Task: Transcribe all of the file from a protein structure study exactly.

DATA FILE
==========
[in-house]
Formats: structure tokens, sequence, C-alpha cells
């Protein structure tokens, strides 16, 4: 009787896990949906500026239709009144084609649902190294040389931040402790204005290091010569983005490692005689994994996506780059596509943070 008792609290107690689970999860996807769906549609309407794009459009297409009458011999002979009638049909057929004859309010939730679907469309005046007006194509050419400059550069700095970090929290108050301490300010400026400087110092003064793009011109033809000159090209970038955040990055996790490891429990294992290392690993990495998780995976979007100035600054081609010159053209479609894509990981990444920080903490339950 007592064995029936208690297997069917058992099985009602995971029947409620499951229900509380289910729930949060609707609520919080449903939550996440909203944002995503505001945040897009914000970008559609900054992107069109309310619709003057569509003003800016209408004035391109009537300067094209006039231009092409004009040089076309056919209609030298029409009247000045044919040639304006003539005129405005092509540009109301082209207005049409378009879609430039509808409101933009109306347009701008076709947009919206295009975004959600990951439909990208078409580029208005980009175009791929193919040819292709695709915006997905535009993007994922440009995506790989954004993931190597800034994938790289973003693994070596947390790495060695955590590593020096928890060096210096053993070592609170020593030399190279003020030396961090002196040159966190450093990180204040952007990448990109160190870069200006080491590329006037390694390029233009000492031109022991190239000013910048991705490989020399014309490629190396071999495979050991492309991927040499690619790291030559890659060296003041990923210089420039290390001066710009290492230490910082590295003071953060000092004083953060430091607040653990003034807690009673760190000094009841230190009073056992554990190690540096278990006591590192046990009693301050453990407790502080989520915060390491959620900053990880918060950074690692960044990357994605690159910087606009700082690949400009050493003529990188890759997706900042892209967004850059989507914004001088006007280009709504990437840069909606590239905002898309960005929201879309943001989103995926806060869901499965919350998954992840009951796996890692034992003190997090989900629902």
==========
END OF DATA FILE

[in-house]
Formats: structure tokens, sequence, C-alpha cells
């Protein structure tokens, strides 16, 4: 009787896990949906500026239709009144084609649902190294040389931040402790204005290091010569983005490692005689994994996506780059596509943070 008792609290107690689970999860996807769906549609309407794009459009297409009458011999002979009638049909057929004859309010939730679907469309005046007006194509050419400059550069700095970090929290108050301490300010400026400087110092003064793009011109033809000159090209970038955040990055996790490891429990294992290392690993990495998780995976979007100035600054081609010159053209479609894509990981990444920080903490339950 007592064995029936208690297997069917058992099985009602995971029947409620499951229900509380289910729930949060609707609520919080449903939550996440909203944002995503505001945040897009914000970008559609900054992107069109309310619709003057569509003003800016209408004035391109009537300067094209006039231009092409004009040089076309056919209609030298029409009247000045044919040639304006003539005129405005092509540009109301082209207005049409378009879609430039509808409101933009109306347009701008076709947009919206295009975004959600990951439909990208078409580029208005980009175009791929193919040819292709695709915006997905535009993007994922440009995506790989954004993931190597800034994938790289973003693994070596947390790495060695955590590593020096928890060096210096053993070592609170020593030399190279003020030396961090002196040159966190450093990180204040952007990448990109160190870069200006080491590329006037390694390029233009000492031109022991190239000013910048991705490989020399014309490629190396071999495979050991492309991927040499690619790291030559890659060296003041990923210089420039290390001066710009290492230490910082590295003071953060000092004083953060430091607040653990003034807690009673760190000094009841230190009073056992554990190690540096278990006591590192046990009693301050453990407790502080989520915060390491959620900053990880918060950074690692960044990357994605690159910087606009700082690949400009050493003529990188890759997706900042892209967004850059989507914004001088006007280009709504990437840069909606590239905002898309960005929201879309943001989103995926806060869901499965919350998954992840009951796996890692034992003190997090989900629902």